Even a spray bottle filled with clean cold water may be enough to deter your dog. Over time your dog will come to associate chasing cats with say an unpleasant burst of (dog-safe) citrus spray or a quick blast of cold water to the face and they will no longer wish to chase the cat.


Consider working with a trainer or behaviorist. If nothing else has worked in deterring your dog from chasing the cat you may want to consider working with a specialist. Make sure that the specialist you work with is certified such as a certified professional dog trainer (CPDT) or a board-certified veterinary behaviorist. Though it will take many sessions a certified specialist with education and training in animal behavior will be able to determine what is driving your dog to chase the cat and what can be done to break them of that habit.[30]
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Leading organization dedicated to the prevention of animal cruelty


You can find CPDTs and board-certified veterinary behaviorists by searching online for a specialist in your area. Make sure you check a specialist's references and look for online reviews from other dog owners who have worked with that specialist.[31]
American Society for the Prevention of Cruelty to Animals
Leading organization dedicated to the prevention of animal cruelty




Introducing Your Dog and Cat to Each Other



Choose an appropriate place. It's best to introduce the pets in your home. Bringing a dog to meet a cat at an animal shelter or vice versa may be extremely traumatic particularly for the cat. For this reason most animal experts recommend introducing your pets at home.







Choose a new pet that will fit with your old pet. If you're bringing home a cat to a home that's always been a dog's home (or vice versa) chances are the dog will be more likely to chase the cat and the cat will be more likely to antagonize and even attack the dog. If you're adopting a new pet to live at home with an existing pet ask the staff at the shelter or adoption office whether they have any cats that will get along with dogs or dogs that will get along with cats as the case may be. This way you know that bringing home your new pet will be more of a minor adjustment period rather than an agonizing project.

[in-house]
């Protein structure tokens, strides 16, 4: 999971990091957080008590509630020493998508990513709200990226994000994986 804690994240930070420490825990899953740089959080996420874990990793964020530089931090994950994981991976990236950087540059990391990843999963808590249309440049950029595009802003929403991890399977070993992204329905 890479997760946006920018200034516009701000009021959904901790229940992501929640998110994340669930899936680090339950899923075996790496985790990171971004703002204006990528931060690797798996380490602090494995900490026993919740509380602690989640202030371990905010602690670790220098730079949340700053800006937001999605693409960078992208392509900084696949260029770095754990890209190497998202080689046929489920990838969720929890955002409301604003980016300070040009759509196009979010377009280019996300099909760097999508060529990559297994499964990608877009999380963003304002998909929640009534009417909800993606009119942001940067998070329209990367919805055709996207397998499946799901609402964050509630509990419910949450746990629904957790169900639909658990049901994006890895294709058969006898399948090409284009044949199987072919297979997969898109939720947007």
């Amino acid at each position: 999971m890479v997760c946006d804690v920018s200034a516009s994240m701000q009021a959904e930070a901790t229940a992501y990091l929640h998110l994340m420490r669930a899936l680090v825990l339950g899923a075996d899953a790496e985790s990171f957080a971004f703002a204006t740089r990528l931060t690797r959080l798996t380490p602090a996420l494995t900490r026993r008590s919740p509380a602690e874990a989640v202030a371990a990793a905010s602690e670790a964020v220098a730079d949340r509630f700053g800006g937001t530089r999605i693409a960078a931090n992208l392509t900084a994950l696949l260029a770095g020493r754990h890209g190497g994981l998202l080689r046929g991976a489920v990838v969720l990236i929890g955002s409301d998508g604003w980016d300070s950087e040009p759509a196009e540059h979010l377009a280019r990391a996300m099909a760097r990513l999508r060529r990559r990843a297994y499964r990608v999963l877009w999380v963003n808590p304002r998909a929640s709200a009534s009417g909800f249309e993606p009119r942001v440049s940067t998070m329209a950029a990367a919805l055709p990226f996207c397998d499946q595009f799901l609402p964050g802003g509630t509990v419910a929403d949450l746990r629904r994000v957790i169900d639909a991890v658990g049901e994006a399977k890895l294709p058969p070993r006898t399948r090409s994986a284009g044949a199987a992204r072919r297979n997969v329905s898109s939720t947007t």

Keep the meeting stress-free. Though it may be difficult to make the introductions a relatively stress-free occasion it's important for the wellbeing of both animals. Some basic training and reward reinforcement can go a long way towards getting your two pets acquainted.

Use treats for both the cat and dog. Choose treats that you know each animal will enjoy though cats may be more picky. Try tuna or chunks of chicken as a desirable treat for your cat.

Train your dog or refresh his training on key goals like learning to stay come on command and "leave it". This training should be done before your bring home a cat or before you bring the dog home to a cat as it will be crucial in getting your dog to disengage when he begins to chase or pester your cat.
Especially focus on teaching the dog a recall command so they'll come back to you when you call.
Expert Source

Elisabeth WeissProfessional Dog Trainer
Expert Interview. 3 September 2020.



Take your dog running or let him run around a fenced-in yard before introducing the cat and dog. This will help take some of the energy out of your dog making him less likely to chase the cat during their introduction.



Introduce the two animals. This should be done under strict supervision. Keep your dog on a short leash and if they seem like they want to chase the cat keep both cat and dog distracted by feeding them their respective treats. It may be helpful to have a second person in the room so that you can focus on one animal while the other person focuses on the other animal.

Consider introducing them at a distance first or use a barrier like a baby gate or a glass door to keep the animals separated. If the dog looks at the cat but stays sitting give the dog a reward. Repeat this process bringing the dog closer as it grows more comfortable.
Expert Source

Elisabeth WeissProfessional Dog Trainer
Expert Interview. 3 September 2020.



Allow the animals to sniff each other. You don't want to keep them on opposite ends of the room; aim to merely act as intermediary in case either animal becomes aggressive.



Give them both praise. If both animals are behaving well give them verbal praise pet them and give them extra treats.
Going forward for the first few weeks you may want to continue praising the animals whenever they behave calmly around one another.






Keeping Your Dog from Chasing Neighborhood Cats



Keep your dog on a leash. If your dog has a tendency to chase cats in your neighborhood it's best to keep your dog on a leash during walks. If you feel inclined to let your dog off-leash during walks you should do so only in places where you know there will be no cats around such as a dog park or a quiet place away from other homes. You should also try to only let your dog off-leash at the park during times when you know there will be no cats around. Remember that cats are most active at dusk and dawn as they often come out to hunt during the night.
American Society for the Prevention of Cruelty to Animals
Leading organization dedicated to the prevention of animal cruelty